A week before Evanston Township High School students return to classes for the fall, a handful of community residents gathered at the First Church of God this morning to call for renewed efforts to stop the gun violence that claimed a student’s life over the summer.

Joining hands

ETHS Security Chief Frank Kaminski said he hopes the school and community can do more to help defuse conflicts among students.

Frank Kaminski

“We need to have a system in place,” the former Evanston police chief said, to teach kids how to understand each other better and to resolve disputes that arise without resorting to violence.

“We can’t give up,” the Rev. Dr. Michael Curry, pastor of the church on Simpson Street said, “If we do, then what we’re fighting against wins.”

Thom Mannard, executive director of the Illinois Council Against Handgun Violence, said local residents have to take action and can’t wait for Springfield or Washington to step in.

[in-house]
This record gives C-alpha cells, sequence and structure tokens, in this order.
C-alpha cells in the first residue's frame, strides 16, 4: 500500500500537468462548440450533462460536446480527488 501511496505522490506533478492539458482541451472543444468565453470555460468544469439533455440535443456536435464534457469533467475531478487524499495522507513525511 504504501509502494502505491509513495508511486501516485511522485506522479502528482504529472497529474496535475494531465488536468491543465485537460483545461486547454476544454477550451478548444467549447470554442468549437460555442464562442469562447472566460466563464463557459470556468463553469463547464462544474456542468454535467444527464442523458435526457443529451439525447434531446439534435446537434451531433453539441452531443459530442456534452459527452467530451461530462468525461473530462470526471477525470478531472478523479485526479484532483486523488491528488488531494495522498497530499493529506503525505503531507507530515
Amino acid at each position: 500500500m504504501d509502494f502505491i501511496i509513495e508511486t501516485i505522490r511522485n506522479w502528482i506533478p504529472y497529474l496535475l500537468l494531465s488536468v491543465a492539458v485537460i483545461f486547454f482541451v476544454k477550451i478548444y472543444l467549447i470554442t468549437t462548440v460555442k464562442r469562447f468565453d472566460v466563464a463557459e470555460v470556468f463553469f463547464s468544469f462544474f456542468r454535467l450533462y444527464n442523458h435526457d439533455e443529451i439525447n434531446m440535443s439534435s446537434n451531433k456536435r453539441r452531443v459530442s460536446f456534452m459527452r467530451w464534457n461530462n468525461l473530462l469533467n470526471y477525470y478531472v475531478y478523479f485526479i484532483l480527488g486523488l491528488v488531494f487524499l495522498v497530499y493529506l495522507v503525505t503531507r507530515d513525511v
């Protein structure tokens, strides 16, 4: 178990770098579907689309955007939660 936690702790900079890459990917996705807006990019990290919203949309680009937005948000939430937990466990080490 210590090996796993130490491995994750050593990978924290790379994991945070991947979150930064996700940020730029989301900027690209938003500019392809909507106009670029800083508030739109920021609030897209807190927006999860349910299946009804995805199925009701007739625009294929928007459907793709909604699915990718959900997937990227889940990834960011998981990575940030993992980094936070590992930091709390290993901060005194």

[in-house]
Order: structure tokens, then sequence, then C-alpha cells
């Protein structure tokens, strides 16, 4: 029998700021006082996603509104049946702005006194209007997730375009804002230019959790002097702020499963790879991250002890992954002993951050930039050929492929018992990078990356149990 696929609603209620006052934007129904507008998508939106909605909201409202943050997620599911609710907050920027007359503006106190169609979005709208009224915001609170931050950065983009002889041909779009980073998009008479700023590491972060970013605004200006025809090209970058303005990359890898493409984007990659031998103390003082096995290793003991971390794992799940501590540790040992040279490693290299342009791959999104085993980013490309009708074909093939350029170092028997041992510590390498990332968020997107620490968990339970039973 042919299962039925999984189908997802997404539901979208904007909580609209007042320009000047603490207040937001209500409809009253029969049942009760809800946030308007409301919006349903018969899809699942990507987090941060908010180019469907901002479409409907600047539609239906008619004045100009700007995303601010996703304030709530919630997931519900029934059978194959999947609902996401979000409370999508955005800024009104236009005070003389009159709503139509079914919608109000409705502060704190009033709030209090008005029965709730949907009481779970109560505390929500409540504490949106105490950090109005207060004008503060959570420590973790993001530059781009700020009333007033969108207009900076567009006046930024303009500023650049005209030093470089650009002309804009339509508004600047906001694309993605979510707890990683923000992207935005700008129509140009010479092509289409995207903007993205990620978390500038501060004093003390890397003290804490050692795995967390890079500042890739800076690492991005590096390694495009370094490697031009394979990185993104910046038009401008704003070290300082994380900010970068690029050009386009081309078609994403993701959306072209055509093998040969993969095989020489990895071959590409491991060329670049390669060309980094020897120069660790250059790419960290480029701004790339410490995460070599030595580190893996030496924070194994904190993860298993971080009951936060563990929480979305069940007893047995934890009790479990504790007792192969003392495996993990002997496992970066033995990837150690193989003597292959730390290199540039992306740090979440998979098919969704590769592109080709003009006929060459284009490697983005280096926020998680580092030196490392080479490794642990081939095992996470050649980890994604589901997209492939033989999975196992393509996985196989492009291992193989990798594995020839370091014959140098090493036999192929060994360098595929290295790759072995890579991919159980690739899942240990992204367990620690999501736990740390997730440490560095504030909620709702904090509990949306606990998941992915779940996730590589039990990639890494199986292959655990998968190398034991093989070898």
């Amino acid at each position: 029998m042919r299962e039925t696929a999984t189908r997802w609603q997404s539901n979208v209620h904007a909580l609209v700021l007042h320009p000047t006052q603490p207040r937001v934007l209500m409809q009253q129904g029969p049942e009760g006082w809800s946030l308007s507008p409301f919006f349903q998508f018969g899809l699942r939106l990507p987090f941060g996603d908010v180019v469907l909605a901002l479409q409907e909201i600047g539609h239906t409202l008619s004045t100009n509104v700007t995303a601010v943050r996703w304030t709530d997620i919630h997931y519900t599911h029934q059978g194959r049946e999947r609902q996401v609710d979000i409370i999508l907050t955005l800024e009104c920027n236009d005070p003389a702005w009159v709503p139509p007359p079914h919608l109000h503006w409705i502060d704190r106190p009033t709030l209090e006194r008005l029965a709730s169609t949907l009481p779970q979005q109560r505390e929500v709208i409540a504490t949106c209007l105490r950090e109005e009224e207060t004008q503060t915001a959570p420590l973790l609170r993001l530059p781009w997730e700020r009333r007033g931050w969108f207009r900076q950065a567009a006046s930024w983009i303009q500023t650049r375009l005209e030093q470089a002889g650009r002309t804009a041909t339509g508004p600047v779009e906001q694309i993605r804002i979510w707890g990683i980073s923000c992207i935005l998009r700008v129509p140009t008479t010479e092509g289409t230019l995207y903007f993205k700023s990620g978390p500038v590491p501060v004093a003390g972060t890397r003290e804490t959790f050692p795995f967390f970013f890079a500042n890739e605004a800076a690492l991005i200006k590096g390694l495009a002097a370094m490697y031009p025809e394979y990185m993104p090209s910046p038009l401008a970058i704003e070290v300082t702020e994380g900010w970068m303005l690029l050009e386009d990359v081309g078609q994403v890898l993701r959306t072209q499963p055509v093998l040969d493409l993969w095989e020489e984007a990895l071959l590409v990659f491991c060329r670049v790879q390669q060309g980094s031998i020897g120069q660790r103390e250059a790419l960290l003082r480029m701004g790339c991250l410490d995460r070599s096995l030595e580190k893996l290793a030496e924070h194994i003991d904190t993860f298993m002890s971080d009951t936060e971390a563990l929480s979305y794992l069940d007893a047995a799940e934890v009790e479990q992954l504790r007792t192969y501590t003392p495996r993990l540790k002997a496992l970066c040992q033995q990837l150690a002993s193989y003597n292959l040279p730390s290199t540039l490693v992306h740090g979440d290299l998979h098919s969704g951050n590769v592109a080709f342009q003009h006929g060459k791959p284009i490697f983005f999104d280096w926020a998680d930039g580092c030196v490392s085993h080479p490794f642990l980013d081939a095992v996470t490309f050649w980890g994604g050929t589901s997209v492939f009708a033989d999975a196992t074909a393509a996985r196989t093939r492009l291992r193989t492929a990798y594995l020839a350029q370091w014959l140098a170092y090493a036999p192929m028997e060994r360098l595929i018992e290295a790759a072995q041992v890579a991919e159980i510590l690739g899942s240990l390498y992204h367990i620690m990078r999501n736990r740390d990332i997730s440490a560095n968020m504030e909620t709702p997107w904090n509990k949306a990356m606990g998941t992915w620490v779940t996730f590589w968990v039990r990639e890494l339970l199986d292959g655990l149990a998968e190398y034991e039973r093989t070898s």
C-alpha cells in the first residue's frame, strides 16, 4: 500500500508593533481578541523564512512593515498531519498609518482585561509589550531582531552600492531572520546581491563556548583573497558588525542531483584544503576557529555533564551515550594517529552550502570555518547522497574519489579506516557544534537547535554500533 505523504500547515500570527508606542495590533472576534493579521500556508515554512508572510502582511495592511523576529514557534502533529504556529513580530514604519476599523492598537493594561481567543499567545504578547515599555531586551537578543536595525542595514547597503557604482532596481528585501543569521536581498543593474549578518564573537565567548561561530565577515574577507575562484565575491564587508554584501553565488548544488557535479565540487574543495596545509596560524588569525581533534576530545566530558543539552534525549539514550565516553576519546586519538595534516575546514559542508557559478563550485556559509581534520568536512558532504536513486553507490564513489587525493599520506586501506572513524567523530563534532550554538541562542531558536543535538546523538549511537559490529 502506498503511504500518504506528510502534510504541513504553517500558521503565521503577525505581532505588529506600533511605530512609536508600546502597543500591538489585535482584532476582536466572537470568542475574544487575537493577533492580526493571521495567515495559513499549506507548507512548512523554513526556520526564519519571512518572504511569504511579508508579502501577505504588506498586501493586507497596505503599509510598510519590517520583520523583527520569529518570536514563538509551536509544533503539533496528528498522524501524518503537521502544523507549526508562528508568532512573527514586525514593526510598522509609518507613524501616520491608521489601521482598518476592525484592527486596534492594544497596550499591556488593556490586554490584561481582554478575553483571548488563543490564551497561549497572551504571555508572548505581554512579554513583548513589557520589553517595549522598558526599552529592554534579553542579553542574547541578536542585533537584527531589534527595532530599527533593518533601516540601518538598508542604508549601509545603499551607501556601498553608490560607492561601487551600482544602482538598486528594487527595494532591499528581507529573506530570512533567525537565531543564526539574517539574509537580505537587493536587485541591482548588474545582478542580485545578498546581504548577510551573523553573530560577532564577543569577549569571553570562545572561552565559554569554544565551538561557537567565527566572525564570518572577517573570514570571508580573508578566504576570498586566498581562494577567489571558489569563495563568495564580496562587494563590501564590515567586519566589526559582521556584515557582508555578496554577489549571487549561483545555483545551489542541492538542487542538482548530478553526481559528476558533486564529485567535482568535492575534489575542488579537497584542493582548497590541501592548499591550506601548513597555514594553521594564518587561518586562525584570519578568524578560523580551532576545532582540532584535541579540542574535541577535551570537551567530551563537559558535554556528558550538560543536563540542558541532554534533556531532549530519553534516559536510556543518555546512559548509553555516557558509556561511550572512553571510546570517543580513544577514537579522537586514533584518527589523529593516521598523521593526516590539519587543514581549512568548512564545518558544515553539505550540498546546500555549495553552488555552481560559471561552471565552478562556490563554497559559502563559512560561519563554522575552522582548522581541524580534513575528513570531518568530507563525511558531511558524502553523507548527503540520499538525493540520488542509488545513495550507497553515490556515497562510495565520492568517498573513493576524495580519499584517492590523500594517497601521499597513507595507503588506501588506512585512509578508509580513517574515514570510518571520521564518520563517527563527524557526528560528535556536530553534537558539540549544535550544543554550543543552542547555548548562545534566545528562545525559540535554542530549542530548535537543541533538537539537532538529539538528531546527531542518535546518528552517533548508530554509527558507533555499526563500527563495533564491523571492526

“Eighty people lose their lives to gun violence in the U.S. in a typical day,” Mr. Mannard added.

On June 28 one of the day’s shooting victims was 17-year-old Darryl Shannon Pickett, an ETHS football player who was shot to death in an alley near the school. Another student, 17-year-old Theo David Wright, is awaiting trial on homicide charges in the case.

Young, Curry, Cook

Steve Young, the Rev. Michael Curry and Deputy Police Chief Demitrous Cook. 

Steve Young, whose 19-year-old son Andrew, an ETHS graduate, was killed in 1996, decried the senselessness of the violence that left his son dead, and the killer, Mario Ramos, who had graduated from the school the day before murder, to spend the rest of his life in prison.

The handgun violence group is urging parents to remove guns from their homes and teens to pledge to resolve their disputes without guns and report any guns the see at school to a teacher or police.

Bill Smith is the editor and publisher of Evanston Now.

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